Friday, October 4, 2013

White Lion - The Best of (1992)

Before the rather aesthitically appealing Mike Tramp joined Freak of Nature, he was in a glam-rock band called White Lion. Like many rock bands of the 80s their lyrics focused on the good things in life - sex, parties and rock and roll, with the occasional bit of political commentary thrown in. White Lion originated in Copenhagen, Denmark, when Danish-born Mike Tramp teamed up with American-born Vito Bratta. They had reasonable success - mainly with the songs on this album which is, of course, going to showcase the best of their music. Less of the sex, more of love and rock & roll! (And, of course, the social and political commentary). They are noted for their dyed-blond poodle haircuts, pretty boy eye shadow and the delightful fashions of the 80s (leather jackets, fringed jackets, tight jeans, lether pants etc) . Watching the videos is a little like stepping back in time!

It's a best of album, so it's not the most exciting of sleeves - a lion head, inked in exquisite detail, above wings, beneath the band logo, looking rather like an elaborate door knocker. Inside there's not much of anything - just a track listing and a photograph of ephemera, which includes a rather cute white lion plush.
The album opens with "Wait". Taken from their 1987 album "Pride" (which I own on cassette tape), this track peaked at #8 on the charts in the USA. It is a sweet love song, with Tramp's melodious, but raw-edged vocals adding a hint of pleading.

It's so dated, it sparks something in me, that gentle hint of nostalgia - the memory of long car journeys plugged in to my walkman; of lying in the grass during my lunchbreaks, lost in a world of music; of day-dreaming that one day I might find a poodle-haired musician of my own to make my world a brighter place...

Then we rock on in to the cruisy "Radar Love". This is a cover song, originally performed by Dutch band, Golden Earring. It's rockin' good fun with a bitchin'ly competent guitar solo. A great driving song, play it loud in the car!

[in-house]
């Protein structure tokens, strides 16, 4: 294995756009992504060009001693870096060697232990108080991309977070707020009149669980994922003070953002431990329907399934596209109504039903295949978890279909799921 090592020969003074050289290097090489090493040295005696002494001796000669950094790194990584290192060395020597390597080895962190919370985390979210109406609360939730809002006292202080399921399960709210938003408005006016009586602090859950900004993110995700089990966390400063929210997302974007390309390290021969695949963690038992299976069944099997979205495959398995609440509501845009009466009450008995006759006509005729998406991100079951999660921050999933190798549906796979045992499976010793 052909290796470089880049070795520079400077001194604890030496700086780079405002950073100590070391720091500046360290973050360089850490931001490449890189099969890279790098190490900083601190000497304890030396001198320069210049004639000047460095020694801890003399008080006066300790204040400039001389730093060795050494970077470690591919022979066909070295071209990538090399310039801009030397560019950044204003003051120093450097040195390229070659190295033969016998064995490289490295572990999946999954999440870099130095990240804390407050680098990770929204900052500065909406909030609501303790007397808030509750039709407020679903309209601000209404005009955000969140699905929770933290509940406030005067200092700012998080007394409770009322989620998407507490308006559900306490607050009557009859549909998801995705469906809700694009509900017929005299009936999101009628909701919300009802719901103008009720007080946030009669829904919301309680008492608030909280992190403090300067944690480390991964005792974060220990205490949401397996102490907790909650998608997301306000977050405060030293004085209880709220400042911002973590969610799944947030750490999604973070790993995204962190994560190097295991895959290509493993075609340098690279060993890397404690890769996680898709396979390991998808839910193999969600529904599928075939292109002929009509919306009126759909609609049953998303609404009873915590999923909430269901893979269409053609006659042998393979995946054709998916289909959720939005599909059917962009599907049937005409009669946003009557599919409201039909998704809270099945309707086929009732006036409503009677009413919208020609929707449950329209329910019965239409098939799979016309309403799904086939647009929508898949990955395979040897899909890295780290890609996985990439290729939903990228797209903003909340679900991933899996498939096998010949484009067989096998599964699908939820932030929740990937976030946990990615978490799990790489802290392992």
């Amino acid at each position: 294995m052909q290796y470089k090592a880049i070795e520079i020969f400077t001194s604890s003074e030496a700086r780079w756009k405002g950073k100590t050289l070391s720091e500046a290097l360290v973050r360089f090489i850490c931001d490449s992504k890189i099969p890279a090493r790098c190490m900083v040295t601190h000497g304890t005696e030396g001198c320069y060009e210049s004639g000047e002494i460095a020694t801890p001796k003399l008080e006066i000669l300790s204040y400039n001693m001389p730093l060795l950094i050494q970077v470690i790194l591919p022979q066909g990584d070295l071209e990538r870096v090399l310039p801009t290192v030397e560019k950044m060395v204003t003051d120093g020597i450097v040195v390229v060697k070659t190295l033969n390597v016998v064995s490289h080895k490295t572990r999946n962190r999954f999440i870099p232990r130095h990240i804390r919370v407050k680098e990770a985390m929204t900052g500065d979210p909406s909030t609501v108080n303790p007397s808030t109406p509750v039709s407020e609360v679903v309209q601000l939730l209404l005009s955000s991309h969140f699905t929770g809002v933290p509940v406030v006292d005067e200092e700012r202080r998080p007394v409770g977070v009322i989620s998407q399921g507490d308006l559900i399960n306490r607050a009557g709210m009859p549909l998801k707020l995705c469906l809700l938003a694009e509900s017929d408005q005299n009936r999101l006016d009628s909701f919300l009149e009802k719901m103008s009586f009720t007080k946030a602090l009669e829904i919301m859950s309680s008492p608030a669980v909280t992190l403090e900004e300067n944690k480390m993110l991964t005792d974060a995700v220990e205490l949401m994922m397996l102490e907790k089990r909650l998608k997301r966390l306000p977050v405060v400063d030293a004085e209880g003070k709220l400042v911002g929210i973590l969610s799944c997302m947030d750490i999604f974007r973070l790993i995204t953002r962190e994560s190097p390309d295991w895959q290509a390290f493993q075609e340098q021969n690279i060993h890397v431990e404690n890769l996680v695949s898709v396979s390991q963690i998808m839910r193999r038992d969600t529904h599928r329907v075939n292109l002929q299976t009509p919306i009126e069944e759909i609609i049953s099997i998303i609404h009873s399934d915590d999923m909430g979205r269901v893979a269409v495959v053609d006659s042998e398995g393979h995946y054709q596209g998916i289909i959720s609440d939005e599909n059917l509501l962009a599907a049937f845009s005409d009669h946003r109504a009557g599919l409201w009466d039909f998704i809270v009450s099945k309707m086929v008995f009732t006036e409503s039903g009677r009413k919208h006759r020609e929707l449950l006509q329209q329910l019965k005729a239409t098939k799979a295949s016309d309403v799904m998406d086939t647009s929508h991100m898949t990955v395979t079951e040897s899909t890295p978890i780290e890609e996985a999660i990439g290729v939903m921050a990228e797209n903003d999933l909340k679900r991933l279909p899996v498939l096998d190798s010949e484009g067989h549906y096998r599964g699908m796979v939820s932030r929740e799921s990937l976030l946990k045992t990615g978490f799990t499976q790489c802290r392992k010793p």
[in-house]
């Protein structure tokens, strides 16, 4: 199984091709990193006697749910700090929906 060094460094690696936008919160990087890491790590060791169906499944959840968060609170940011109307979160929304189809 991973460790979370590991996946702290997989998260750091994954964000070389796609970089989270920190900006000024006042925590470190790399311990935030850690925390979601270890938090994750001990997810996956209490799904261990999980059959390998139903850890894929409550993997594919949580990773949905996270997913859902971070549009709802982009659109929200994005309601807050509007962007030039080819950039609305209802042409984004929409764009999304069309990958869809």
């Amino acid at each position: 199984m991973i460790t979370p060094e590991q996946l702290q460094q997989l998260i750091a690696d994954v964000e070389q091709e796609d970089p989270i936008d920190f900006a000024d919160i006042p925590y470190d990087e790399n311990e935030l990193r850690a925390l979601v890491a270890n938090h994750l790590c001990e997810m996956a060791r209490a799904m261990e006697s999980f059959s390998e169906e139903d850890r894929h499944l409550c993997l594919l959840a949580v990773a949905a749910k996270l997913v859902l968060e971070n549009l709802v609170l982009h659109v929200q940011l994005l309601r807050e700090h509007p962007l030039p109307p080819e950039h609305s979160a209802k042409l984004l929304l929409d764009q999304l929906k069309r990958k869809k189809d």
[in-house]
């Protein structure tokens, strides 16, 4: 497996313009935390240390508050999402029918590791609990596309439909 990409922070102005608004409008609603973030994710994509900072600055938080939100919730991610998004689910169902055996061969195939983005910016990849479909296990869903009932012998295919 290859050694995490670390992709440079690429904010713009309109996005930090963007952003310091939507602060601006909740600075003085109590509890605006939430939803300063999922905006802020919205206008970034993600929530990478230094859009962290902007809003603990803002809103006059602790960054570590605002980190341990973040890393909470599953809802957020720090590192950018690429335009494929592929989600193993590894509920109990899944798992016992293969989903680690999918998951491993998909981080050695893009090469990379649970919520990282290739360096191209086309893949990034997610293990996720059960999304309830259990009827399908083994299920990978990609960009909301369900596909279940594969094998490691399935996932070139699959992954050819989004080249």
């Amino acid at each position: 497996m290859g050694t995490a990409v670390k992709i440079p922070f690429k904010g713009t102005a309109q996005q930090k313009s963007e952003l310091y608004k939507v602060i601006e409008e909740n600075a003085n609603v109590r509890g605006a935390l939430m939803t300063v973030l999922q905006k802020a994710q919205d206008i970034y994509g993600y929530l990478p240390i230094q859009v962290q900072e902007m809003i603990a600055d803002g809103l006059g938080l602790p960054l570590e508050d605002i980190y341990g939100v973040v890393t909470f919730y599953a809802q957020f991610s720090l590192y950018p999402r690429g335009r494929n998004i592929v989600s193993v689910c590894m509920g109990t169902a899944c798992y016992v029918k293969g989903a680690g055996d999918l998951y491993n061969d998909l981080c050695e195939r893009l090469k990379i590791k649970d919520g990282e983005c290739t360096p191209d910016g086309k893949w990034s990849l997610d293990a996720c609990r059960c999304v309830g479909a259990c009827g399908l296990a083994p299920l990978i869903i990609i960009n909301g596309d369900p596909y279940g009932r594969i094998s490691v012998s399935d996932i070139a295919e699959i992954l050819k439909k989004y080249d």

More relationship angst, it's time to mourn a "Broken Heart" - starts with heartbreaking loss, then moves into a determination to move on and find something new:
"...I know that things will get better, I know the sun will shine again..."
This would be a good song for a teenage girl suffering her first break-up. Was I such a girl? No, in my teenage/High School years I never dated.

Let's have some real glam - "Hungry" is a song about carnal desires. Filled with all the typical glam-rock metaphors such as "loaded gun". It's fun, frivolous and contains such delightful lines as:
" take off your leather and show me all your lace..."
After that nod to the glam-rock conventions, it's time to show their political side, with the melodious "Little Fighter" - a tribute to the Rainbow Warrior - the Greenpeace ship destroyed by the French Intelligence Service whilst at harbour in New Zealand in 1985, with one activist casualty.*  Filled with determination and passion - this is a love song to a ship, but a ship with a purpose and a mission. This is one song that cannot fail to inspire you.
"... rise again little fighter and let the world know the reason why..."
And now we have a rather impressive array of power and guitars merging into a symphonic intro into the glory and might of "Lights and Thunder". Heavier on the drums, sophisticated structures. Cruising vocals, a gentle and immense purr - like a lion would purr**.

This is followed up with the anthemic*** "All you Need is Rock and Roll". A competent, but repetitive number with skillful guitar solo and a twiddly bass line. Surprisingly long considering there's only about 5 lines to the entire song. But what a guitar fade-out! Very dramatic. Ah, we are back to the days of the long-haired guitar heroes. Not that Vito Bratta ever really made the "guitar hero" list.